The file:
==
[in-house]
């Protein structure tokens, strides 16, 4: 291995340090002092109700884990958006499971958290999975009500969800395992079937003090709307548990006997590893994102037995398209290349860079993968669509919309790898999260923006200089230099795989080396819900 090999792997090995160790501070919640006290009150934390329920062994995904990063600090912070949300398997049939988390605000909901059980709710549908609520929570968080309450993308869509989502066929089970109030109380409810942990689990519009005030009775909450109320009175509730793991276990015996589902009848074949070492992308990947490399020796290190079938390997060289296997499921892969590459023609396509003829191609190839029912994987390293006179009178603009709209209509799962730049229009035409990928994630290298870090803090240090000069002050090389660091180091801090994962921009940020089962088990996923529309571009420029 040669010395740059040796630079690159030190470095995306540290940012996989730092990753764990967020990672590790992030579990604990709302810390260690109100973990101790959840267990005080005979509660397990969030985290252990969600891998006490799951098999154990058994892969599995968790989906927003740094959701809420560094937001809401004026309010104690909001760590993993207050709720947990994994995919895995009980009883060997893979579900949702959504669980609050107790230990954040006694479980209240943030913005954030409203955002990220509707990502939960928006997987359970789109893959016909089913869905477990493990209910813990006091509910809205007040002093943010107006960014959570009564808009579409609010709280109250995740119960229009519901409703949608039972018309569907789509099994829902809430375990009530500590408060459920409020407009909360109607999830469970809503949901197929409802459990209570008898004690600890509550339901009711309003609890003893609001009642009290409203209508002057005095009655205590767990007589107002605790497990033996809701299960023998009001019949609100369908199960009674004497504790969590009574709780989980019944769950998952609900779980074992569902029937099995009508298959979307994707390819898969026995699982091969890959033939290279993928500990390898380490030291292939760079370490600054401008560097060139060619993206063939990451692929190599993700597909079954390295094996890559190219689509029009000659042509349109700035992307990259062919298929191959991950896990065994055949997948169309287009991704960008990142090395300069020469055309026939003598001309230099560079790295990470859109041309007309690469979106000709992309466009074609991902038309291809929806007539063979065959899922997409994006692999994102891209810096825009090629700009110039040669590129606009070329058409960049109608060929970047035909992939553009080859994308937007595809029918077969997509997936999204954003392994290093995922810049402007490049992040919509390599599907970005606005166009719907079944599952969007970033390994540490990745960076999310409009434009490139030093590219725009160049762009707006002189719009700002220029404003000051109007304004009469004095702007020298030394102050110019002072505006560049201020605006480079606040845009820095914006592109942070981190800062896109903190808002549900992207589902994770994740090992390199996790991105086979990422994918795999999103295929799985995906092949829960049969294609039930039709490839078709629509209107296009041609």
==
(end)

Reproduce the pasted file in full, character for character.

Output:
[in-house]
């Protein structure tokens, strides 16, 4: 291995340090002092109700884990958006499971958290999975009500969800395992079937003090709307548990006997590893994102037995398209290349860079993968669509919309790898999260923006200089230099795989080396819900 090999792997090995160790501070919640006290009150934390329920062994995904990063600090912070949300398997049939988390605000909901059980709710549908609520929570968080309450993308869509989502066929089970109030109380409810942990689990519009005030009775909450109320009175509730793991276990015996589902009848074949070492992308990947490399020796290190079938390997060289296997499921892969590459023609396509003829191609190839029912994987390293006179009178603009709209209509799962730049229009035409990928994630290298870090803090240090000069002050090389660091180091801090994962921009940020089962088990996923529309571009420029 040669010395740059040796630079690159030190470095995306540290940012996989730092990753764990967020990672590790992030579990604990709302810390260690109100973990101790959840267990005080005979509660397990969030985290252990969600891998006490799951098999154990058994892969599995968790989906927003740094959701809420560094937001809401004026309010104690909001760590993993207050709720947990994994995919895995009980009883060997893979579900949702959504669980609050107790230990954040006694479980209240943030913005954030409203955002990220509707990502939960928006997987359970789109893959016909089913869905477990493990209910813990006091509910809205007040002093943010107006960014959570009564808009579409609010709280109250995740119960229009519901409703949608039972018309569907789509099994829902809430375990009530500590408060459920409020407009909360109607999830469970809503949901197929409802459990209570008898004690600890509550339901009711309003609890003893609001009642009290409203209508002057005095009655205590767990007589107002605790497990033996809701299960023998009001019949609100369908199960009674004497504790969590009574709780989980019944769950998952609900779980074992569902029937099995009508298959979307994707390819898969026995699982091969890959033939290279993928500990390898380490030291292939760079370490600054401008560097060139060619993206063939990451692929190599993700597909079954390295094996890559190219689509029009000659042509349109700035992307990259062919298929191959991950896990065994055949997948169309287009991704960008990142090395300069020469055309026939003598001309230099560079790295990470859109041309007309690469979106000709992309466009074609991902038309291809929806007539063979065959899922997409994006692999994102891209810096825009090629700009110039040669590129606009070329058409960049109608060929970047035909992939553009080859994308937007595809029918077969997509997936999204954003392994290093995922810049402007490049992040919509390599599907970005606005166009719907079944599952969007970033390994540490990745960076999310409009434009490139030093590219725009160049762009707006002189719009700002220029404003000051109007304004009469004095702007020298030394102050110019002072505006560049201020605006480079606040845009820095914006592109942070981190800062896109903190808002549900992207589902994770994740090992390199996790991105086979990422994918795999999103295929799985995906092949829960049969294609039930039709490839078709629509209107296009041609």